When Is Genuine Forgiveness Possible?
We all desire the best options for our relationships—which leads us ask, “When is genuine forgiveness possible?”
As discussed in my previous videos, cheap forgiveness doesn’t work, perpetually refusing to forgive keeps us imprisoned, and acceptance may be the best option when it isn’t safe to continue the relationship.
But what if we want to restore love and trust in our relationship? To answer this question, watch the video above or keep reading!
Forgiveness expert Janis Abrahms-Spring teaches that—in contrast with cheap forgiveness, refusing to forgive, or acceptance—genuine forgiveness only becomes possible when both the offending party and the hurt party are willing and committed to healing the pain, however long it takes.
“Genuine Forgiveness is essentially interpersonal. It requires the heartfelt participation of both of you.”Janis Abrahms-Spring, How Can I Forgive You?
In my years of providing marriage counseling and couples therapy, I’ve seen it again and again: relationship problems need relationship solutions. In other words, relational wounds heal best in the context of a relationship where both people commit to the important and hard work of healing. To reclaim the dignity of both parties and to preserve the safety of the hurt party, it’s worth taking the time to do this right.
How to Achieve Genuine Forgiveness: The Offending Party
First, Bear Witness to The Pain
The offending party can help the healing process by bearing witness to the pain they caused. This is a scary prospect for many people—they worry that they’ll be drug through the mud forever, that their offense will forever remain front-and-center, never allowing happiness and trust to regrow. Sometimes the offending party holds on to a false belief that they are entitled to forgiveness, regardless of what they do to earn it.
The offending party needs to do the work to release these fears and beliefs. They need to care more about the hurt person’s pain than their own, and to let go of their sense of entitlement to forgiveness. The offending party needs to really bear witness, in a heartfelt, non-defensive way, to the damage they caused.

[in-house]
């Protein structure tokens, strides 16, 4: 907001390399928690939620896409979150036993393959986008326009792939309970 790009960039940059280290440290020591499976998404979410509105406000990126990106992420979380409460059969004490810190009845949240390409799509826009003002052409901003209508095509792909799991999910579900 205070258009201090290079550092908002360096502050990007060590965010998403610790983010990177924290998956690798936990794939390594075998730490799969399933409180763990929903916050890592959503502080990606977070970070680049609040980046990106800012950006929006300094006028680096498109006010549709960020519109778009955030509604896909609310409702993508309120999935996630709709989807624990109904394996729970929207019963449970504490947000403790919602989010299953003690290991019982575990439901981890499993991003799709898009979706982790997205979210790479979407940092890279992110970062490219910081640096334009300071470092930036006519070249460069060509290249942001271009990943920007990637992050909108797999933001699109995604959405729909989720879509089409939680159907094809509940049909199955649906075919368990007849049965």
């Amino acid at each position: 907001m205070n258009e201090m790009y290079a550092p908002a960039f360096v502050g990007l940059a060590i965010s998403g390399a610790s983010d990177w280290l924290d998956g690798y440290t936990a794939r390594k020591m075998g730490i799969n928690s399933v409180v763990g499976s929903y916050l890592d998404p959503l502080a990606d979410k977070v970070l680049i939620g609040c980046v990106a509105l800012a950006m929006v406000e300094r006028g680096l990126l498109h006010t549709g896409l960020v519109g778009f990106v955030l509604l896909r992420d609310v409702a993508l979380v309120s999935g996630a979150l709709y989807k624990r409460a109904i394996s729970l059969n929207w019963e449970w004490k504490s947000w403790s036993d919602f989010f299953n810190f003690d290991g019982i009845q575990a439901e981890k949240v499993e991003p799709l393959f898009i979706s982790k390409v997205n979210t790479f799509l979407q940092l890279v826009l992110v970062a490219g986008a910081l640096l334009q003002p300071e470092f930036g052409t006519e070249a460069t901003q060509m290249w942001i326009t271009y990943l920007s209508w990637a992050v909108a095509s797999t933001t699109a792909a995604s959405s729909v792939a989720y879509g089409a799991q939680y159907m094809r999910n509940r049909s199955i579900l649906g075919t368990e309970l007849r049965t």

Listen With an Open Heart
Bearing witness to the pain begins by listening with an open heart. This takes courage and commitment. If you hurt someone and want to help them heal, do the work of getting support so that you can remain focused on hearing their pain without getting distracted by your own.
Further, listening with an open heart implies sincerity. Going through the motions or just saying “the right words” won’t work if it isn’t really heartfelt.
Initiate Conversation About the Pain
The offending party can also initiate conversations that encourage the hurt party to talk about the impact of the injury. The offending party shouldn’t wait for the hurt party to bring it up, hoping that the pain will magically drift farther downstream. They should occasionally—perhaps even frequently—bring it up to their partner. This isn’t forcing a conversation, it’s allowing room for the hurt partner to talk about the impact of the pain.
Although there isn’t a perfect script for initiating these conversations, it might sound something like this:
I’ve been thinking about how much I hurt you by (lying to you, ignoring your needs, shutting down from you, etc.). The pain of that must still haunt you. If you need to talk about the hurt, I want to listen. I hurt you, and even though I can’t erase what happened, I want be there for you. I want to help you heal.
As Abrahms-Spring teaches, this initiation of conversation and subsequent listening needs to be profoundly heartfelt. Offer this again and again, whenever the pain comes up. Doing this communicates to the hurt person that they don’t need to stay alone in their pain. Getting hurt in the first place is isolating enough—being with them in their pain is part of healing and genuine forgiveness.
Make Room for Many Strong Emotions